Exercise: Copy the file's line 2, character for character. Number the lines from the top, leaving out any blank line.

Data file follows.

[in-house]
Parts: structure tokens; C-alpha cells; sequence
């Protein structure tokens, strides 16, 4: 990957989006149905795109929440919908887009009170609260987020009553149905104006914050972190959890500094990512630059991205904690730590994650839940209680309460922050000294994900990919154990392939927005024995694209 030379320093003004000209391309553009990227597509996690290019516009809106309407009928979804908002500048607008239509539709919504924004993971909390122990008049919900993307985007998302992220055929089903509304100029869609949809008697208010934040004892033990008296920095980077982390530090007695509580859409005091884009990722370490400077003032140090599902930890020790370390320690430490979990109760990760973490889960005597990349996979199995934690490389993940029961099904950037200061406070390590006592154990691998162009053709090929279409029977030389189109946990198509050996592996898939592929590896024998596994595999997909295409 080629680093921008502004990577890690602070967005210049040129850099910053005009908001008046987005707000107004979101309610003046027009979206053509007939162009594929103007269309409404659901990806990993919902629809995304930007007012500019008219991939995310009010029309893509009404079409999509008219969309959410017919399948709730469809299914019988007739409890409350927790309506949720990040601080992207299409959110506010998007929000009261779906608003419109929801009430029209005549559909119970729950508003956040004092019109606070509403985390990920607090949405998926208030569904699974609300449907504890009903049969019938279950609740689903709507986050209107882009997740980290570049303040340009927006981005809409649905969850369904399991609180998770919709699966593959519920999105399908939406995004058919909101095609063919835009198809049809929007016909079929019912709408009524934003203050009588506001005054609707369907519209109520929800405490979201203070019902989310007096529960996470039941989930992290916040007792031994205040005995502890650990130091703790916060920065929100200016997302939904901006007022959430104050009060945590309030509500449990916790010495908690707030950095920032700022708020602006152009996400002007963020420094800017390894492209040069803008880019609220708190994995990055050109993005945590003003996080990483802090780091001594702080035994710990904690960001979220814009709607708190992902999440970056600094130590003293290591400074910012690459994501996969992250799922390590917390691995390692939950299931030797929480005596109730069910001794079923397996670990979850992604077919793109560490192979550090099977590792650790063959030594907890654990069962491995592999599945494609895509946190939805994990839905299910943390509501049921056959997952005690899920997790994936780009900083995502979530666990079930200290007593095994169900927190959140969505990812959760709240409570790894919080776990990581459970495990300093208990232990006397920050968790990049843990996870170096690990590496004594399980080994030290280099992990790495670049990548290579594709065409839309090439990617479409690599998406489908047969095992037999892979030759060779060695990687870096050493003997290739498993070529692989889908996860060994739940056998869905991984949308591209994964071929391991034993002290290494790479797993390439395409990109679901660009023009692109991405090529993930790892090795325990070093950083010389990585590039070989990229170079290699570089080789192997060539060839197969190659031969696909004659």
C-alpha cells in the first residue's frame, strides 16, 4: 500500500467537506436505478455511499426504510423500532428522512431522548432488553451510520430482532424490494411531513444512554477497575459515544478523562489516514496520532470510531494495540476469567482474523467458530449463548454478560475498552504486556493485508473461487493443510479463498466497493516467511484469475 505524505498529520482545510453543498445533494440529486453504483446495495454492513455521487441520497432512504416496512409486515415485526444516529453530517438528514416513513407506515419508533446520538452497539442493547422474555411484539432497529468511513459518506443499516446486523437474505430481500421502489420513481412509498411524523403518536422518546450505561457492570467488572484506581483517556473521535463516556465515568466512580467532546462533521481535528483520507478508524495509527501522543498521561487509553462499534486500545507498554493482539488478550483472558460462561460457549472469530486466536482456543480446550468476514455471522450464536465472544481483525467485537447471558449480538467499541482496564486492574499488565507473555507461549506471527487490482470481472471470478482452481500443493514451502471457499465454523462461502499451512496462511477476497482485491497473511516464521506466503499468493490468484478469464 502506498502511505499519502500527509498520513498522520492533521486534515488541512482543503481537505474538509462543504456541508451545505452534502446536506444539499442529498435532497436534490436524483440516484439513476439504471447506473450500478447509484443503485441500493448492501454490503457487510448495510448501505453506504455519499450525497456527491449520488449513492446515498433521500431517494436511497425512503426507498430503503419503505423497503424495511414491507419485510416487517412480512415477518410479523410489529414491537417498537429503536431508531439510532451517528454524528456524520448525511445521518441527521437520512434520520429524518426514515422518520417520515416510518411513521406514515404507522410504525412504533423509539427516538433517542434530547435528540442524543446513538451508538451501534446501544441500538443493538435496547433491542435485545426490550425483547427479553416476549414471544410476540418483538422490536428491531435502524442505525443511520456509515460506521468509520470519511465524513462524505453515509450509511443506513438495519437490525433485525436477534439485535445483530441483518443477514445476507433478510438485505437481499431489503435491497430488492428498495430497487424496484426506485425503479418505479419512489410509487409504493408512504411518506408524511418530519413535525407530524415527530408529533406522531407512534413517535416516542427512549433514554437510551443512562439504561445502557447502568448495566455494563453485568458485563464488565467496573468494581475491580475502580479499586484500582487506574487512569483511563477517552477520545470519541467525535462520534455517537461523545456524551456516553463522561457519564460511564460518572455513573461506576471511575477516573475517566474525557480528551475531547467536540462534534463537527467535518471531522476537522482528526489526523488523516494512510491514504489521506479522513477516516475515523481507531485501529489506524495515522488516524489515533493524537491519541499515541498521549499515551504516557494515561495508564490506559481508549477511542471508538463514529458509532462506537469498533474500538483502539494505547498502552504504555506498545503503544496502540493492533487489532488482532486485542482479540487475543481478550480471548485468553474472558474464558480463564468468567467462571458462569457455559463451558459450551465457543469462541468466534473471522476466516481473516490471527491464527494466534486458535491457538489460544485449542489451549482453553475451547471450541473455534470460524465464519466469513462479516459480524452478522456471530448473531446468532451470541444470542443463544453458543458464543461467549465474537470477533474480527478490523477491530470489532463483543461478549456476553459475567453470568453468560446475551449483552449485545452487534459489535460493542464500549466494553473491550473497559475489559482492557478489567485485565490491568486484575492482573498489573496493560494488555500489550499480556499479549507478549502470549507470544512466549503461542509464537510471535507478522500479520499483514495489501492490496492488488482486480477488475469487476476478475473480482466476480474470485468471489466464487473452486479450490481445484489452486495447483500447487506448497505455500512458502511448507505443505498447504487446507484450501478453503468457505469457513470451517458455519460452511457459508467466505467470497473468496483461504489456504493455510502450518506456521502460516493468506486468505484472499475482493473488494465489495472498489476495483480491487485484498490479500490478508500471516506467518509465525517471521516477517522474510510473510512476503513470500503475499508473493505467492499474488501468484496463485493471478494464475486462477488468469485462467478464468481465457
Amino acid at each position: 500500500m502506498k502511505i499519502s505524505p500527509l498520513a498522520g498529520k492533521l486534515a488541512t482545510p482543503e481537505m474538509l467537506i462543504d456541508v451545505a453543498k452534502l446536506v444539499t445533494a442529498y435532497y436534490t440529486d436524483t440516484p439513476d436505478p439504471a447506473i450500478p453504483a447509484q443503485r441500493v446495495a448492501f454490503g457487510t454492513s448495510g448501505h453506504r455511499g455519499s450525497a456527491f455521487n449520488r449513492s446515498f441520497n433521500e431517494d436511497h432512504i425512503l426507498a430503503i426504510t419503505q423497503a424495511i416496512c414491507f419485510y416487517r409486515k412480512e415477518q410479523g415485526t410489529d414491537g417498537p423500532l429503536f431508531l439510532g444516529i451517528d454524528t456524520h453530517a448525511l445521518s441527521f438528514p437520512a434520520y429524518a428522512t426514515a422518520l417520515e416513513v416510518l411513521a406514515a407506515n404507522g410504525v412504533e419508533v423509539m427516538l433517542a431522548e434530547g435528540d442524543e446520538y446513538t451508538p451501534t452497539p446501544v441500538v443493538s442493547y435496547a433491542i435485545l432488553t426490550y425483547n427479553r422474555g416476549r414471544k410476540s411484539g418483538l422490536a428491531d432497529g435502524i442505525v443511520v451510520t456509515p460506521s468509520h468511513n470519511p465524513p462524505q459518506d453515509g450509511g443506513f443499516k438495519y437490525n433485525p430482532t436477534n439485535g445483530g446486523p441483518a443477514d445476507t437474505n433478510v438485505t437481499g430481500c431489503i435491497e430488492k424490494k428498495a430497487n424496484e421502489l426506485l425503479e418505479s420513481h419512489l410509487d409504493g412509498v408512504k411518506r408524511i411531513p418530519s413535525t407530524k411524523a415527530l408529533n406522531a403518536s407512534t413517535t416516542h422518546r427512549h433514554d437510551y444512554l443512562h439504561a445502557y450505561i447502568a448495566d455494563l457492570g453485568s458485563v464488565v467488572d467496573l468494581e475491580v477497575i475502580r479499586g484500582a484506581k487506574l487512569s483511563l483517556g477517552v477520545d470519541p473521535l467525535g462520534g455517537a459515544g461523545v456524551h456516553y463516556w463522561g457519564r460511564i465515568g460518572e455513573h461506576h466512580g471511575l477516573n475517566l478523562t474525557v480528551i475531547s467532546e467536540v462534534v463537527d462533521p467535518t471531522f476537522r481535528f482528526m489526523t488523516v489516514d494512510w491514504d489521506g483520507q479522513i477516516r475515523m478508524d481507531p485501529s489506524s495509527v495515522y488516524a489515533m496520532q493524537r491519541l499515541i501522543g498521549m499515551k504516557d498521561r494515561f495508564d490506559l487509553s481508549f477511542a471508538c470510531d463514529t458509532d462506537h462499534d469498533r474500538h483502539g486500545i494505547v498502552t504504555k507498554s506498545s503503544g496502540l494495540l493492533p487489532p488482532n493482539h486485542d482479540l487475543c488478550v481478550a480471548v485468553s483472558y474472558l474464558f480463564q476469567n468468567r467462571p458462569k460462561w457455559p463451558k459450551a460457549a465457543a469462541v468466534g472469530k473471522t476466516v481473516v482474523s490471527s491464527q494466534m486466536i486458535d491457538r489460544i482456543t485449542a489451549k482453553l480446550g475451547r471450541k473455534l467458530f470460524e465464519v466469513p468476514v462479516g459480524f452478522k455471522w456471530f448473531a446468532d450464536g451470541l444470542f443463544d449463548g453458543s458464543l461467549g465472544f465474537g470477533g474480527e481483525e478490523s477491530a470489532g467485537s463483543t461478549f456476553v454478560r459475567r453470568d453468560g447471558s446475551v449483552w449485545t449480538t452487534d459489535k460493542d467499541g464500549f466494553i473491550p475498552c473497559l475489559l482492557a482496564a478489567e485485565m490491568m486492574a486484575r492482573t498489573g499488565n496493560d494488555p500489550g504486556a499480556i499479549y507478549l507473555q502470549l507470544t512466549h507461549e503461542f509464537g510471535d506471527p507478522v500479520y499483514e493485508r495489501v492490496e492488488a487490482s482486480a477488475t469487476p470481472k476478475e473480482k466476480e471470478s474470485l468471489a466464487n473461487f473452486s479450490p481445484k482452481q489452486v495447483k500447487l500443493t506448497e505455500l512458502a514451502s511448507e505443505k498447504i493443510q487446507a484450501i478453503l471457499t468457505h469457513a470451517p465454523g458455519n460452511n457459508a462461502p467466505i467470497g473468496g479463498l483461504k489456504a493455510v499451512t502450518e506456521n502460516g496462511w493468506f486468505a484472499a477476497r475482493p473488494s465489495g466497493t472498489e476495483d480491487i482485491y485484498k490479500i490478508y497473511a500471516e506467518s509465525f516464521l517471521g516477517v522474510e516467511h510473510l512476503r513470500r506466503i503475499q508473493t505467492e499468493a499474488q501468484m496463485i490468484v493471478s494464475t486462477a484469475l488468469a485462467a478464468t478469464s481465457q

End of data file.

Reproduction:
Parts: structure tokens; C-alpha cells; sequence